Lent is the deep clean of our hearts.  I get hung up on the fasting, the church services, teaching my children all I want them to learn.  But when it comes down to it, we are letting God get in there and do the hard work of wearing off the accumulated layers of gook in our hearts.  Its not like I gamble and shoplift and pillage the rest of the year.  But I forget, I get lazy, I give into the weaknesses of my human nature. 

Like plaque on the teeth, it doesn't get built up in one day and it doesn't go away in one brushing.  Lent is a journey, a process.  It takes us through valleys and darkness and makes us stand in front of the mirror and see ourselves as we really are.  Which isn't always a pretty sight.

But it eventually takes us up to the mountain.  We become the "people of the cross" as we face our Savior and receive the spirit of humility and brokeness that is our only way to the resurrection. 

We will get there, so lets get started. 

Monday, February 16, 2015

a good thing to do in February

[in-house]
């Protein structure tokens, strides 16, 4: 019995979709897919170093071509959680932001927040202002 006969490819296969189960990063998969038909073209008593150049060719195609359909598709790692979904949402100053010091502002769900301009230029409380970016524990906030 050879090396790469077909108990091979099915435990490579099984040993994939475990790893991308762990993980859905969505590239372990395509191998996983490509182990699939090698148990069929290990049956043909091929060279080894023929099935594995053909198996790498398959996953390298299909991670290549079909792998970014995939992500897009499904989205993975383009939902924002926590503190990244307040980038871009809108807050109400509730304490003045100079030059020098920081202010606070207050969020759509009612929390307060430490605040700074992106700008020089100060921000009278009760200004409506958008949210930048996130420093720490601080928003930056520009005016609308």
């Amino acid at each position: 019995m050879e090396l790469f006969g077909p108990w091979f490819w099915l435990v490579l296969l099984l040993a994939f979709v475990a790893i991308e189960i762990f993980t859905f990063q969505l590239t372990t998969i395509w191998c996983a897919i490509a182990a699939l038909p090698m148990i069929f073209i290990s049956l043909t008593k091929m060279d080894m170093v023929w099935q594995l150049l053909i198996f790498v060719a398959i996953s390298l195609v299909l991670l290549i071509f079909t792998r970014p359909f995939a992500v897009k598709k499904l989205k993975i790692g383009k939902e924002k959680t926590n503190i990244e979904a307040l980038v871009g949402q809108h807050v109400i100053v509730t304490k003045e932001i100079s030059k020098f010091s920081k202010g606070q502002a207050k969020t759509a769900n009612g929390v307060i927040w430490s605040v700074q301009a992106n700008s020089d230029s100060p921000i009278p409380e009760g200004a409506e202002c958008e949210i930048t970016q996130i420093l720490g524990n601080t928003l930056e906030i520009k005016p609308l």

When you are sick of the gray skies, the brown grass and the cold temps. . . read a seed catalog. 

It is balm for the soul.  Especially if you are reading the Southern Exposure Seed Exchange catalog.  When the bleak midwinter is closing in, you will find an open window, a breeze of sweet spring air coming through.  A dream will emerge.  A yellow green dream that promises fruit, sustenance and provision.  It is there, you can find it to get you through the gray, cold days. 

here are some snippets:

. . . grown in southern Illinois since at least the 1930's, including by friends of  Abraham Lincolns parents.

. . . An excellent keeper, a beet developed before the days of refridgerators.

. . .  A fully savoyed or crinkle variety

. . . Mortgage Lifter by Radiator Charlie (named because the sale of this popular tomato helped pay his house off)

. . . Aunt Lou's Underground Railroad (brought to Ohio by a runaway slave)

. . . produces an abundance of large, fat, tender, fluted pods.

. . . Drunken Woman.   Gorgeous bright green leaves with ruffled- almost fringed- edges in deep bronze. 

Thursday, February 5, 2015

a St. Euphrosynus day

Im not even sure how to pronounce his name, but his story is great.  I won't retell it in detail, but you can read it all here